If Kelsey Newman’s theory about the end of time is true, we are all going to live forever. But for Meg – locked in a dead-end relationship and with a deadline long-gone for a book that she can’t write – this thought fills her with dread. Meg is lost in a labyrinth of her own devising. But could there be an important connection between a wild beast living on Dartmoor, a ship in a bottle, the science of time, a knitting pattern for the shape of the universe and the Cottingley Fairies? Or is her life just one long chain of coincidences?

Michelle Lovric

“The Book of Human Skin” is a breathtaking story of unmitigated villainy, Holy Anorexia, quack medicine, murder, love and a very unusual form of bibliomania.

Steven Hall

Eric Sanderson wakes up in a place he doesn’t recognise, unable to remember who he is. Attacked by a force he cannot see and confronted with memories he cannot ignore, Eric discovers he is being hunted by a psychic predator, a shark. This creature may exist only in his mind, but it soon starts making some very real appearances in his world. Loaded with letters from his past self, each signed ‘With regret and also hope, The First Eric Sanderson’, Eric embarks on a quest to recover his life. A love story; an adventure; a psychological drama – this wild, touching, modern tale is cut through with an understated humour and warmth.

Buzbee celebrates the unique experience of the bookstore – the smell and touch of books, getting lost in the deep canyons of shelves, the silent community of readers – sharing his passion for books and interweaving throughout the whole a fascinating historical account of the bookseller’s trade.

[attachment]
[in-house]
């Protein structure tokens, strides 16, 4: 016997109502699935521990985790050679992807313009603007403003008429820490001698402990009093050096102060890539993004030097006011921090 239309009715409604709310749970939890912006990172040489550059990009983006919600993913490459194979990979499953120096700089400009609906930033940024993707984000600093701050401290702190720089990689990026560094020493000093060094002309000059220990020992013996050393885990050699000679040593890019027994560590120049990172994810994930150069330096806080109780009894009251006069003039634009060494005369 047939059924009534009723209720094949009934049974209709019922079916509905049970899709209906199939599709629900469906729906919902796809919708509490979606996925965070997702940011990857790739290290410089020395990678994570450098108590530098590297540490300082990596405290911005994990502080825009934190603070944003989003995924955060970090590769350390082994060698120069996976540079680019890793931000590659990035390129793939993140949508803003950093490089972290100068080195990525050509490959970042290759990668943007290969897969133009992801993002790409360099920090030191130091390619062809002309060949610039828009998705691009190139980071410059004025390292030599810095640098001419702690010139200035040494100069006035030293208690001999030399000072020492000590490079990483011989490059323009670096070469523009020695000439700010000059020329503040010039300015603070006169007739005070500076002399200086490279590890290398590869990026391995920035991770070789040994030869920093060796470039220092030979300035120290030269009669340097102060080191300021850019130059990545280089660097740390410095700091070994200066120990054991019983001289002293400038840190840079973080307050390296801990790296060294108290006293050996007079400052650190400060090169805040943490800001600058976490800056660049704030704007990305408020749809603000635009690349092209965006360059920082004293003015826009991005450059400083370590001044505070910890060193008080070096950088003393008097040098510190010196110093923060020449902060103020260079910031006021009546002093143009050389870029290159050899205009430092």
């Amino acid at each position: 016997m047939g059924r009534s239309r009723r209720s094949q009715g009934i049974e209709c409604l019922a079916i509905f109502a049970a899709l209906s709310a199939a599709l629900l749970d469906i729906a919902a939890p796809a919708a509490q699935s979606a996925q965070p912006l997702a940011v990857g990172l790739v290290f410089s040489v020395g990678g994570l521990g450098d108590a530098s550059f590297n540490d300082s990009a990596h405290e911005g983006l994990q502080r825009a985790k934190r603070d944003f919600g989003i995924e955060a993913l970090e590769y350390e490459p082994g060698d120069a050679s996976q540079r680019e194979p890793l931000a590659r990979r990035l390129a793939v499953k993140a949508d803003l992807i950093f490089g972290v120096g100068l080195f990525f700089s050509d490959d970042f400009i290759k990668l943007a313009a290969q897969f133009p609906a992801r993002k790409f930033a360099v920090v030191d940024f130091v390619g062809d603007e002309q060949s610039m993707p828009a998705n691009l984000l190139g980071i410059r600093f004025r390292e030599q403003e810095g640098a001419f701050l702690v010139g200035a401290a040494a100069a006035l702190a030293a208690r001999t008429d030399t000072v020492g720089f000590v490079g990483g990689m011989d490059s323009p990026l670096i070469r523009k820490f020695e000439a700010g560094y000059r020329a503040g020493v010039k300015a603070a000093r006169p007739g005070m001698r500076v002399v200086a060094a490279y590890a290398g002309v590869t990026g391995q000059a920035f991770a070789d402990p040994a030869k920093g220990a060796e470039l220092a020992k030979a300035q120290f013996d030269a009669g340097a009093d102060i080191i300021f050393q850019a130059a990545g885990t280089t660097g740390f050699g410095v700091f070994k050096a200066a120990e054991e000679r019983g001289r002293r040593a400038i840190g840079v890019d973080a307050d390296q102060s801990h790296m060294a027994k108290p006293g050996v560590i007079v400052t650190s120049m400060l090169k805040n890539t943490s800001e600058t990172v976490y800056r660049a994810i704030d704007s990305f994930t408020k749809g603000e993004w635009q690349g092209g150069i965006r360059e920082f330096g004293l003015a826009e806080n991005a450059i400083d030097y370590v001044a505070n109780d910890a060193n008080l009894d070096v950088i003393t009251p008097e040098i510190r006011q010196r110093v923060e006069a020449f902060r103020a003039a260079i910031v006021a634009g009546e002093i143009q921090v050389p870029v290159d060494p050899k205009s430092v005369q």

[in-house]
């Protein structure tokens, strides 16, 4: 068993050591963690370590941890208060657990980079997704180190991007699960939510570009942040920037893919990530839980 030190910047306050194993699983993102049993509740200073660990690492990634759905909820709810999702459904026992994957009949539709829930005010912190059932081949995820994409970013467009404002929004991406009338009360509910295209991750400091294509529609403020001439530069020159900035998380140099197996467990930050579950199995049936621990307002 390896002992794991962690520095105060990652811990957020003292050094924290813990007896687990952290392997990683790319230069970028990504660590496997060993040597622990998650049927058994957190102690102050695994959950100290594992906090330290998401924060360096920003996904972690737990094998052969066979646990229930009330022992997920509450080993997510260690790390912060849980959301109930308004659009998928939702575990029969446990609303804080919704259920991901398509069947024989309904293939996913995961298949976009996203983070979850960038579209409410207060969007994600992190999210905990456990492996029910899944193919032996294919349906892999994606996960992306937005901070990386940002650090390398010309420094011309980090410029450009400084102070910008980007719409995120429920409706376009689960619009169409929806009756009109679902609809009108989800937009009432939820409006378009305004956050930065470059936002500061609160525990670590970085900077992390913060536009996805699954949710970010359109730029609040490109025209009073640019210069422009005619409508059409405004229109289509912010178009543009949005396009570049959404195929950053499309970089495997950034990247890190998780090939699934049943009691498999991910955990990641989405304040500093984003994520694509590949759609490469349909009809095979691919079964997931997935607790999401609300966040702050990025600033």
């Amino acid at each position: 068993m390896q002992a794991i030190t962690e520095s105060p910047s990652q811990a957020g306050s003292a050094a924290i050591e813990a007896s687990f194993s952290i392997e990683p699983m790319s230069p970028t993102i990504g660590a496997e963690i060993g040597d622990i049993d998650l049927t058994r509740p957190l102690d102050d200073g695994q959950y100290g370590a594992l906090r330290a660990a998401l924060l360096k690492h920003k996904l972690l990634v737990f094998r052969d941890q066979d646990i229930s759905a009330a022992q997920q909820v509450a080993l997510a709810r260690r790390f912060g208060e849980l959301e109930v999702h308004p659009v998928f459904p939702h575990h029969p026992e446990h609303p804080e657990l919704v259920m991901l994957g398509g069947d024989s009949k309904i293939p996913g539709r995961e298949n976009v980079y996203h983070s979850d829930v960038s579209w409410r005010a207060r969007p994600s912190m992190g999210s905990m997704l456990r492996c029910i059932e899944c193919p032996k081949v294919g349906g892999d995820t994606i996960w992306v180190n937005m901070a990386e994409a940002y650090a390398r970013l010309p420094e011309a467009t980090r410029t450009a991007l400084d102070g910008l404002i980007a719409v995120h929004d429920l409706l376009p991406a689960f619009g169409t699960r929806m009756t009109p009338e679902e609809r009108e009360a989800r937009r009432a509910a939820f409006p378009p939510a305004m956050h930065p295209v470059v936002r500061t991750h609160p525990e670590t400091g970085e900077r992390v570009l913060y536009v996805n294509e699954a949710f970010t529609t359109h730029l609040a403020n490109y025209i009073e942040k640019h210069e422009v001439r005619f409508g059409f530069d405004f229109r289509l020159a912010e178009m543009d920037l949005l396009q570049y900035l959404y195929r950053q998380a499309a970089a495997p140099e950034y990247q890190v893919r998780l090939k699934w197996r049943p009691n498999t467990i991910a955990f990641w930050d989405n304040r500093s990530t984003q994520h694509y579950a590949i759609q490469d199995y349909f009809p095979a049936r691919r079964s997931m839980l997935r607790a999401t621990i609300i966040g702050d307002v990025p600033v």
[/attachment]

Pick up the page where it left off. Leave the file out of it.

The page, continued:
Drawn by family. Driven by fear. Haunted by fate. Would knowing the future be a gift or a burden? Or even a curse!? The Whitney women of Salem, Massachusetts are renowned for reading the future in the patterns of lace. But the future doesn’t always bring good news — as Towner Whitney knows all too well. When she was just fifteen her gift sent her whole world crashing to pieces. She predicted — and then witnessed — something so horrific that she vowed never to read lace again, and fled her home and family for good. Salem is a place of ghosts for Towner, and she swore she would never return. Yet family is a powerful tie. So it is that fifteen years later, Towner finds herself back in Salem. Her beloved Great Aunt Eva has suddenly disappeared — and when you’ve lived a life like Eva’s, that could mean real trouble. But Salem is wreathed in sickly shadows and whispered half-memories. It’s fast becoming clear that the ghosts of Towner’s fractured past have not been brought fully into the light. And with them comes the threat of terrifying new disaster. A literary page-turner with depth, narrative power and a story that novels like ‘The Thirteenth Tale’ can only dream of, ‘The Lace Reader’ is a bewitching and tightly plotted read.

‘Find what you were looking for, Inspector’? Every day the same question. A different uniform but the same question. They thought Lucia enjoyed being here. They thought that was why she kept coming back. But they were asking the wrong thing. She had found what she was looking for – she had found what she had been sent to discover – but she had found out more besides. The question was what to do about it. The question was whether to do anything at all. In the depths of a sweltering summer, teacher Samuel Szajkowski walks into his school assembly and opens fire. He kills three pupils and a colleague before turning the gun on himself. Lucia May, the young policewoman who is assigned the case, is expected to wrap up things quickly and without fuss. The incident is a tragedy that could not have been predicted and Szajkowski, it seems clear, was a psychopath beyond help. Soon, however, Lucia becomes preoccupied with the question no one else seems to want to ask: what drove a mild-mannered, diffident school teacher to commit such a despicable crime? Piecing together the testimonies of the teachers and children at the school, Lucia discovers an uglier, more complex picture of the months leading up to the shooting. She realises too that she has more in common with Szajkowski than she could have imagined. As the pressure to bury the case builds, she becomes determined to tell the truth about what happened, whatever the consequences.